Interview: Character Study With ‘An Education’ Director Lone Scherfig

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CHICAGO – In the new coming-of-age film, “An Education,” director Lone Scherfig creates a different time (the early 1960s) and place (middle class England) to tell the story of a teenage girl’s conflict between her academic life and older man lover.

Jenny (Carey Mulligan) is an English schoolgirl in 1962, right at the edge of the coming revolution. She is working hard to get into Oxford, through the ardent wishes of her father (Alfred Molina). When a chance meeting with a older man (Peter Sarsgaard) begins to derail her advancements, she get an education that can never be taught in books.

Between Girl and Woman: Carey Mulligan as Jenny in ‘An Education’
Between Girl and Woman: Carey Mulligan as Jenny in ‘An Education’
Photo credit: Kerry Brown for Sony Pictures Classics

HollywoodChicago got the chance to interview the director of An Education, Lone Scherfig. She spoke about film’s theme of the transitional life in teenage girls, the relationship between class and education, plus working as a Scandinavian director within the stricture of Great Britain.

HollywoodChicago: When you were developing the story and feel of “An Education,” what thoughts came to mind about your own transition from girl to woman? How did you relate to the main character Jenny?

Lone Scherfig: I think related to her and understood her falling for David. I understand living within a family constellation, my parents were similar, and there was something about it that I could identify in her appetite for films, music and books. The age when I was her age, though, was much more liberated, easier and the country I come from has much less of a class system. So she has problems that I’ve never encountered.

HC: How did you or an outside consultant prepare Carey Mulligan to be a girl in England in 1962, which seemed on the edge of all breakthroughs to the Swinging 1960s?

LS: Carey and I did that, we wouldn’t ask anybody else. The talks about where the actors find the character and where I would try to make the period real for her was something I’d lived through but she hadn’t. It is a way of beginning a conversation that is light, important and packed with information. Then when you come down to shooting there is a based of references, then it is about emotion, not just information.

I made boards for all the main characters with pictures I felt were relevant for each character. The art department, costume department and make-up also had many pictures. We played music, because I wanted the cast members who were too young to have known the period to get to know it, be comfortable in it and be inspired by it.

HC: Besides putting on an accent, what kind of native or cultural preparation did Peter Sarsgaard do in preparation for David?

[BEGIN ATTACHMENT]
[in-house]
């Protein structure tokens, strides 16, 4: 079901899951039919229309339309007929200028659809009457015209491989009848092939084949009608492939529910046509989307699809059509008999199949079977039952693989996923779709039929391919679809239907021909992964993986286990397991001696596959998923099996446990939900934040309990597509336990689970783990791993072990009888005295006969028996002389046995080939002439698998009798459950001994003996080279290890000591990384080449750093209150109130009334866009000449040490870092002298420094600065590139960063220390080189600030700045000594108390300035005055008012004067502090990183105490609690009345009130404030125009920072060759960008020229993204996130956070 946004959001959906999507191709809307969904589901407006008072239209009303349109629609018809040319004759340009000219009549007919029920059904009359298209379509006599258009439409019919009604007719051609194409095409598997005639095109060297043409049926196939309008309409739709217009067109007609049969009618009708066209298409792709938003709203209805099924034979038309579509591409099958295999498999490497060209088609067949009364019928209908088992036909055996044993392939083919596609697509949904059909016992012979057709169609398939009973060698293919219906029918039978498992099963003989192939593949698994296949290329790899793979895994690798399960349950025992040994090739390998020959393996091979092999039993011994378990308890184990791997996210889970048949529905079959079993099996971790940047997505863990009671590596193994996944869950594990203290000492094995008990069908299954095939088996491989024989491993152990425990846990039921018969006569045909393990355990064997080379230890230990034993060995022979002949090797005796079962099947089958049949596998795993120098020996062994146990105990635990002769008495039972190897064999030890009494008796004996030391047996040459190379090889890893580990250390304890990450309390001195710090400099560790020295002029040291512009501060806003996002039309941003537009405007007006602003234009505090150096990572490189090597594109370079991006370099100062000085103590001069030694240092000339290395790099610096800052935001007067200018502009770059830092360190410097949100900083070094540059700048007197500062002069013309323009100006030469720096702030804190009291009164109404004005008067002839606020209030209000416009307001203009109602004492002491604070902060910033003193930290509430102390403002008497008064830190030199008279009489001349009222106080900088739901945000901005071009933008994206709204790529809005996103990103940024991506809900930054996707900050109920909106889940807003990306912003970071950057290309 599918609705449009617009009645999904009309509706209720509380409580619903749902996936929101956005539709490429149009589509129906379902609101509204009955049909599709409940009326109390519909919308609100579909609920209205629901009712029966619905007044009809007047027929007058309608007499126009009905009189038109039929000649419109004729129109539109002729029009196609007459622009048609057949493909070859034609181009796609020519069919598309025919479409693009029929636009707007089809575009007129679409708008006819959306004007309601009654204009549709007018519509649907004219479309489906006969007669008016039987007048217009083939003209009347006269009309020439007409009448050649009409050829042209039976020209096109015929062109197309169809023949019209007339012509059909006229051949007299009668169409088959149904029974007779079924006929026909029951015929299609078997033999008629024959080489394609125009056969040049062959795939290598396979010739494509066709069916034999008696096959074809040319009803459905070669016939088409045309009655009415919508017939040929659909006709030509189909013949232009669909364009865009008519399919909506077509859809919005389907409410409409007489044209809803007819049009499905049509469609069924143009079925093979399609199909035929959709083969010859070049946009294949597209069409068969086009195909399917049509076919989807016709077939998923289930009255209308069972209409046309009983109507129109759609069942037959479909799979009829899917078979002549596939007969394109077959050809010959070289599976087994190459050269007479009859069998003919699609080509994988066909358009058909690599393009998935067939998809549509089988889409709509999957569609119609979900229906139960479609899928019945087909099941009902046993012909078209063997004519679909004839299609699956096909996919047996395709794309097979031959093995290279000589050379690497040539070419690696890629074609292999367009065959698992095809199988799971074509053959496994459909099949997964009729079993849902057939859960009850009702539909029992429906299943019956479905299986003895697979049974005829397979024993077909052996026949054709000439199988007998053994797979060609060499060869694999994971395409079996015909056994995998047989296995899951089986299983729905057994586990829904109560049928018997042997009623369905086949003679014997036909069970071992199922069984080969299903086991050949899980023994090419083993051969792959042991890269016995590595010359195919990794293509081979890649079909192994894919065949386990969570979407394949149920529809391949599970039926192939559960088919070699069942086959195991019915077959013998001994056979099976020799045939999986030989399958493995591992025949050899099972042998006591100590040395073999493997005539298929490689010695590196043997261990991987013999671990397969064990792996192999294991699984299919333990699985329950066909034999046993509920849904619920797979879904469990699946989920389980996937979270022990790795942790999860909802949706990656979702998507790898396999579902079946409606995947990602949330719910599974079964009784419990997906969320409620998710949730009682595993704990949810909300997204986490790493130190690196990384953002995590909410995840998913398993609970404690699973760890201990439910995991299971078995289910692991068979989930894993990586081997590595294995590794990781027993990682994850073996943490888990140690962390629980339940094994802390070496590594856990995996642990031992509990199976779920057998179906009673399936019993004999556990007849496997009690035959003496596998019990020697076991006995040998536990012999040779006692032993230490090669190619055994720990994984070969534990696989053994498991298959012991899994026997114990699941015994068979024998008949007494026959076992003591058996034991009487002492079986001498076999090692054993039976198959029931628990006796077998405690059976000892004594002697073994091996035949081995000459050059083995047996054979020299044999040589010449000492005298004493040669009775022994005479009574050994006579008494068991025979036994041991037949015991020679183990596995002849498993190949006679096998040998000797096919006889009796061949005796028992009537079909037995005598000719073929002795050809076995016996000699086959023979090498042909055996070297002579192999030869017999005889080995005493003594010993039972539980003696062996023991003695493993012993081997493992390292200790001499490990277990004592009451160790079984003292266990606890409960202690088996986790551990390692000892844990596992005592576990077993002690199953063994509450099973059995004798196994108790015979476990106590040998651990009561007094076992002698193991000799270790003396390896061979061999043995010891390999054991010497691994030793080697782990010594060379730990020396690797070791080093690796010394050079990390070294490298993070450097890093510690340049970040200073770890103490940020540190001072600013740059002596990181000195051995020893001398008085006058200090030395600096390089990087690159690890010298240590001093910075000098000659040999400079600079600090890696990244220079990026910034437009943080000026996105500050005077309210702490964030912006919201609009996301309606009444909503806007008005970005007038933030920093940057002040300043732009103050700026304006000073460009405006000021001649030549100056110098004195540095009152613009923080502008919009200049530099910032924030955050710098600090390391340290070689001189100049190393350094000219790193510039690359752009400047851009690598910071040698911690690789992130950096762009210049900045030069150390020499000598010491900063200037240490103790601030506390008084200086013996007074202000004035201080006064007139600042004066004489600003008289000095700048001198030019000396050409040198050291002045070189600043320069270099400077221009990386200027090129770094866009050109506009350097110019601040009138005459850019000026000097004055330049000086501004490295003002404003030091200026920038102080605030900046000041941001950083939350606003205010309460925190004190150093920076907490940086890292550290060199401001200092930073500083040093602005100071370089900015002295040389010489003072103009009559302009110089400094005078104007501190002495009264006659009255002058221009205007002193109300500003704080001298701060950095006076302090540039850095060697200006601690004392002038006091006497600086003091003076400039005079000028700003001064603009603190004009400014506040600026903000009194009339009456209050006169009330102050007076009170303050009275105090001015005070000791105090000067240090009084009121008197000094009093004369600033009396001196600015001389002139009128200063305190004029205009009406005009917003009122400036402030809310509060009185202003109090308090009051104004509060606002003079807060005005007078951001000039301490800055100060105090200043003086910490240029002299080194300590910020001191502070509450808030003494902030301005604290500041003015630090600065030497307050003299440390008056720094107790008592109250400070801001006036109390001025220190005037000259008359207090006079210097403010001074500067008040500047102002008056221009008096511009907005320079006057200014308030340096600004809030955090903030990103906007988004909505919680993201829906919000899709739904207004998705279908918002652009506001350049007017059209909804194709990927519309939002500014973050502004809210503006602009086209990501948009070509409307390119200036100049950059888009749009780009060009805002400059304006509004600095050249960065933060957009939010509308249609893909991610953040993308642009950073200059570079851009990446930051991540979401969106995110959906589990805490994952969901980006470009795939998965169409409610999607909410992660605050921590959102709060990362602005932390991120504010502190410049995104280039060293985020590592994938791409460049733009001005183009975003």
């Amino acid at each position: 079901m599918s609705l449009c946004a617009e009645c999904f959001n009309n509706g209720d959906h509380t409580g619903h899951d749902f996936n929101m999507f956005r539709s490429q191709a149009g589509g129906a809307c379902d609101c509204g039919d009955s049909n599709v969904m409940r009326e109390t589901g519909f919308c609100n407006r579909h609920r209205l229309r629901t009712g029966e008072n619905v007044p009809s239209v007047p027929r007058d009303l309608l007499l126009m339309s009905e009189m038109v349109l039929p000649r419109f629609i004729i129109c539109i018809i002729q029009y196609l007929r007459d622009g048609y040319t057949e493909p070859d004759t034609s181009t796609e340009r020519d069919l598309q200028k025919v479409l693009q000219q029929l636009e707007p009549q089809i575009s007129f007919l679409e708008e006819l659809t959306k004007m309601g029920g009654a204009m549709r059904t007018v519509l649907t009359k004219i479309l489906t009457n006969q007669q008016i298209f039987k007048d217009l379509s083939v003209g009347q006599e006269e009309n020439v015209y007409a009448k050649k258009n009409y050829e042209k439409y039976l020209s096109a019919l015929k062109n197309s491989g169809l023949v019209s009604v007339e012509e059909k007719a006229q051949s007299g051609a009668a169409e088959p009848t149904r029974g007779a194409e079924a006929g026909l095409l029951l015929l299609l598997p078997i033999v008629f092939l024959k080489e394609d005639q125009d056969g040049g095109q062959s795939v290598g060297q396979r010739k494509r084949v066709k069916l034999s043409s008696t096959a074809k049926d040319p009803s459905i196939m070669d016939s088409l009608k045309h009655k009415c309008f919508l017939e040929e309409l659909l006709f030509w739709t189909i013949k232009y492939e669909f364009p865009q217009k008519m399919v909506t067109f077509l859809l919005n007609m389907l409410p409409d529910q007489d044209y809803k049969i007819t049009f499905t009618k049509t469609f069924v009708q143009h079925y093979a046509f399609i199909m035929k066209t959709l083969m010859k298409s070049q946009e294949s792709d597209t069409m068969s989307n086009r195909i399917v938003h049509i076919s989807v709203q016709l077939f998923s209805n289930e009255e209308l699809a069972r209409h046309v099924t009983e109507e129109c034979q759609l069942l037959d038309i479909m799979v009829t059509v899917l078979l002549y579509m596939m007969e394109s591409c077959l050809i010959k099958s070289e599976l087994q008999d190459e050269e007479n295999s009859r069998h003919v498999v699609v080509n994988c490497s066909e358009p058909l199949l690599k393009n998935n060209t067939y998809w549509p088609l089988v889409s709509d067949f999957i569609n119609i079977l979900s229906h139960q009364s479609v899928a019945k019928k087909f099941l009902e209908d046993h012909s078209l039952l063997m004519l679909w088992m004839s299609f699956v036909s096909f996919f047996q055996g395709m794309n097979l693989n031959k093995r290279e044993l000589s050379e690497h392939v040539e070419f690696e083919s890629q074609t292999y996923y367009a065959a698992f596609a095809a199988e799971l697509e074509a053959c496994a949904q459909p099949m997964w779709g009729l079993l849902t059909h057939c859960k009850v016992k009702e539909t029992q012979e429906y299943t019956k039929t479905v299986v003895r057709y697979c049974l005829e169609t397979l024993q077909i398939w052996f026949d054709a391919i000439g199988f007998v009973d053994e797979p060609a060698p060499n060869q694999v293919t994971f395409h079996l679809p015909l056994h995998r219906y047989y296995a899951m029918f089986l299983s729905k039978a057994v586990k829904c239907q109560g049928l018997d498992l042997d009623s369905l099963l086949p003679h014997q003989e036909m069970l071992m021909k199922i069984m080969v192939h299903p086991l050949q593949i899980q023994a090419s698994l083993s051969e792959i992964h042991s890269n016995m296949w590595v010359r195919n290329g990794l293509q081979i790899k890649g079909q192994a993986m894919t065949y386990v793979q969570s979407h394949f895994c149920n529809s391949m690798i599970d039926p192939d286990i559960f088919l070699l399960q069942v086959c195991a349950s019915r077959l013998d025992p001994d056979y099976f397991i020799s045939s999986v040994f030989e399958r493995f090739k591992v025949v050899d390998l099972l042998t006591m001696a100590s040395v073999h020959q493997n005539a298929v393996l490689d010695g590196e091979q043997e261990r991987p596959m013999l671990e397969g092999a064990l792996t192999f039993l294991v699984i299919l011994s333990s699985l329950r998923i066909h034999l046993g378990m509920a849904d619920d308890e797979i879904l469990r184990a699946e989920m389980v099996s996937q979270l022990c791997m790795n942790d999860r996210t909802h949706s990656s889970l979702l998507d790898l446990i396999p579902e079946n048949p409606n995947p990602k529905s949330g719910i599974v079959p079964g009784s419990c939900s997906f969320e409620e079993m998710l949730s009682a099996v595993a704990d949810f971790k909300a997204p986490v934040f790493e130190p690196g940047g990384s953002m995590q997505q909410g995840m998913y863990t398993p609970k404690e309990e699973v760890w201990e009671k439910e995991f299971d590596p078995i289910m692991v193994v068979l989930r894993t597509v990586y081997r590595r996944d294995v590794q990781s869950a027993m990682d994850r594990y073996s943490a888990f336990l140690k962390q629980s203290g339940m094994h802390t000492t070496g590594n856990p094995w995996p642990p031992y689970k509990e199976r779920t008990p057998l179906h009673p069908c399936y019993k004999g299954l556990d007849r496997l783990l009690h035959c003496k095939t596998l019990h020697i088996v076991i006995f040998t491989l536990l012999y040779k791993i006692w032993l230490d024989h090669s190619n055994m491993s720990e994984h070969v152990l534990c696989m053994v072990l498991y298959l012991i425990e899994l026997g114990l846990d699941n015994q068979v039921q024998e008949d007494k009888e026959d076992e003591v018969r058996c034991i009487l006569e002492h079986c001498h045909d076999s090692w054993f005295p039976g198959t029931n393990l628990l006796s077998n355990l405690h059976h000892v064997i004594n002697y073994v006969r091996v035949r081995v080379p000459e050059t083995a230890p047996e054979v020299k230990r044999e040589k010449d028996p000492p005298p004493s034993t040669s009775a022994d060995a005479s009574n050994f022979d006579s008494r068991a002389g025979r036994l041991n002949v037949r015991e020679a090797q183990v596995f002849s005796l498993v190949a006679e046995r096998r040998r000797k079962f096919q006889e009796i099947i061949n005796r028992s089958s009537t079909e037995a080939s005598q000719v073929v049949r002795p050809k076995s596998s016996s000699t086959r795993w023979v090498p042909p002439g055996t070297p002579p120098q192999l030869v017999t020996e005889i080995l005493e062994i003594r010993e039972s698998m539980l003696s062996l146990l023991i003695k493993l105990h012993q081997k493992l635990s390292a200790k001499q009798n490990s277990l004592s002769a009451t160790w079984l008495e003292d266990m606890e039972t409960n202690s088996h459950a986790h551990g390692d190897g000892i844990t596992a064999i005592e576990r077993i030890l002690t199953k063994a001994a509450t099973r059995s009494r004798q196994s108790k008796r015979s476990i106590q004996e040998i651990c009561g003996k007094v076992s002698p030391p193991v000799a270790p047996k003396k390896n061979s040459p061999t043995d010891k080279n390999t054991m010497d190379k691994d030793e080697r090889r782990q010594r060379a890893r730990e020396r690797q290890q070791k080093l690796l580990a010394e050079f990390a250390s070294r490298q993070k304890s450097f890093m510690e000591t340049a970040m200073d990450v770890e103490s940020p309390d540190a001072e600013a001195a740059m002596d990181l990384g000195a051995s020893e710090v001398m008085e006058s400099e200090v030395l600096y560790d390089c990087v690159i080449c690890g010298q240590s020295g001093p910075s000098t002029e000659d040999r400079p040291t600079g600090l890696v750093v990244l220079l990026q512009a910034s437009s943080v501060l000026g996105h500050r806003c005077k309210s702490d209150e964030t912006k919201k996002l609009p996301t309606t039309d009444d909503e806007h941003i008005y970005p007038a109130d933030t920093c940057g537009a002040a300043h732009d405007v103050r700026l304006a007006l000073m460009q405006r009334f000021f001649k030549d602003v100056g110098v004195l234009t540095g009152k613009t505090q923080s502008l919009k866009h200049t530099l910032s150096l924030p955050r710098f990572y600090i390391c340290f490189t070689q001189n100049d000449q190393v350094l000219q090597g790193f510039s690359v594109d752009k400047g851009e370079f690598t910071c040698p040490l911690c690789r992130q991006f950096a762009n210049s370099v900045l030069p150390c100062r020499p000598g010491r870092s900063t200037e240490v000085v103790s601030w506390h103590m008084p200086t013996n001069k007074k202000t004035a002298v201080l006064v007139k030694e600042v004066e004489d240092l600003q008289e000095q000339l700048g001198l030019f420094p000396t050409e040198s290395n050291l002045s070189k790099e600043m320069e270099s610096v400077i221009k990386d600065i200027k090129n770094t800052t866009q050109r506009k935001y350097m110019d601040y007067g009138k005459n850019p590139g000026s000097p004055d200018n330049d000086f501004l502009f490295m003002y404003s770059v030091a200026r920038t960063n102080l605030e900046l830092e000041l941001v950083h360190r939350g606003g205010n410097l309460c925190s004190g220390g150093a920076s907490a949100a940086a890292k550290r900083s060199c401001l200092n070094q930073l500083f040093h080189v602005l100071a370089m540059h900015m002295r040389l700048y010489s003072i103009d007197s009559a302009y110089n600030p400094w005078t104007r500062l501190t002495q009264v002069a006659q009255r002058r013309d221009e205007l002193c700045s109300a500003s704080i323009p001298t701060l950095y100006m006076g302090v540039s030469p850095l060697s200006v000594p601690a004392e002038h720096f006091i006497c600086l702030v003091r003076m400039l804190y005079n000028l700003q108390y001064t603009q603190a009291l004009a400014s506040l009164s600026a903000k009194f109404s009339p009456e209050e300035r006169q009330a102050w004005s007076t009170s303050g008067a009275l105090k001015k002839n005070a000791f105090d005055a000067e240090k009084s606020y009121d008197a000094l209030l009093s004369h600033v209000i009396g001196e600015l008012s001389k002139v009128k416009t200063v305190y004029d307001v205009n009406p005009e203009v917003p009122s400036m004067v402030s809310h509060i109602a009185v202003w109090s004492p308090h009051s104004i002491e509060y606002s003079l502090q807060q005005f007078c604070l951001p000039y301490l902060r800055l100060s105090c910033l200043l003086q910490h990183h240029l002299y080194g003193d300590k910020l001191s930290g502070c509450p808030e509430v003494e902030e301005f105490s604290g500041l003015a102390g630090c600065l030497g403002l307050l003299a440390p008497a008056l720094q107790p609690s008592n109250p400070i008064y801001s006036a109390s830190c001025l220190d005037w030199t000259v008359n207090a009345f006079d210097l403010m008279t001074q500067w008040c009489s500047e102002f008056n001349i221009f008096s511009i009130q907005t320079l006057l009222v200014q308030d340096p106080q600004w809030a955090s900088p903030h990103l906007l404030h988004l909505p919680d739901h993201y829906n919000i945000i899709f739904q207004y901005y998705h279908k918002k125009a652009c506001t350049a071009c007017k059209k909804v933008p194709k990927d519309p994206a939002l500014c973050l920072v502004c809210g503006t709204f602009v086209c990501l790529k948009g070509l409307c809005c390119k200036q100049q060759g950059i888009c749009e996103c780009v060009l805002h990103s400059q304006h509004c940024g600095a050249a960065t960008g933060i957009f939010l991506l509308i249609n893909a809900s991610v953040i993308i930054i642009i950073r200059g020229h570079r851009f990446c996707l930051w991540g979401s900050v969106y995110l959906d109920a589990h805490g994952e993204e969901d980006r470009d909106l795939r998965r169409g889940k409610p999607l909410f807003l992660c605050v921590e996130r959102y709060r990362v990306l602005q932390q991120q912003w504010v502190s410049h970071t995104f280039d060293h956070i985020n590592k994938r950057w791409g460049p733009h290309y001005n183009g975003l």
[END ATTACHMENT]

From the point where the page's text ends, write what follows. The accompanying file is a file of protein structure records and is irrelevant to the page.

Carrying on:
LS: Peter has spent time in London before, and in a way getting the accent is getting the character. British actors access material that way. They wouldn’t ask about a character’s childhood or social background, but what the dialect is. From then on they can find the character. It’s one way of working that I don’t see in any other country.

The producers hired Peter and it was one more reason that I really wanted the job, because I think Peter is a phenomenal actor.

I read the story story that the film is based on again recently and the author writes something about her David, the real David, had a phony accent and it is his way of being posh.
Something that was put on and made him a bit of an outsider. She found that deadly attractive. So it works that Peter has a put-on accent.

Peter Sarsgaard as David in ‘An Education’’
Peter Sarsgaard as David in ‘An Education’
Photo credit: Kerry Brown for Sony Pictures Classics

HC: The pursuit of Jenny by David highlights the predatory nature that women have to deal with in men of all ages. Was your film an indictment of that kind of age gap, considering the result of the relationship, or was it just part of the circumstance of being an attractive and desired woman?

LS: We made an effort to make her responsible for what happened as well. She is not just a victim, she is the one often pushing the gas pedal. She is the one who leans over to kiss him, she is the one that wants to wait for sex until she is 17, which implies she will sleep with him in the very near future.

Technically she is the victim, because he is so much older than she is, but she is seducing him as well. It makes it more complex and layered that he is not sure he wants to see her again. But if you look at the story from him point of view, he is being seduced as well.

HC: What kind of spotlight did you want to shine on the class system in England that plays in the background at the time, when you told Jenny’s story?

LS: It’s about education, but that in many ways equals class in England. It is a strong class system and because her mother doesn’t have an education she can’t help Jenny, in the way she probably needs it. And because Jenny’s father doesn’t have any education as well, it’s possible for someone like David to come in and steal her.

Also looking at the character of Helen, sort of a dumb blonde in the story, she can lead a fantastic life but she is so dependent on her looks and other people. All of the characters are defined by how much education they have, and means it defines their place in the class system, it still does. More than in the U.S. and definitely more than my native Denmark.

HC: Despite the film being set over 40 years ago, what issues do you feel are still apparent for women as they try to navigate the social, economic and sexual issues of transitioning into adulthood?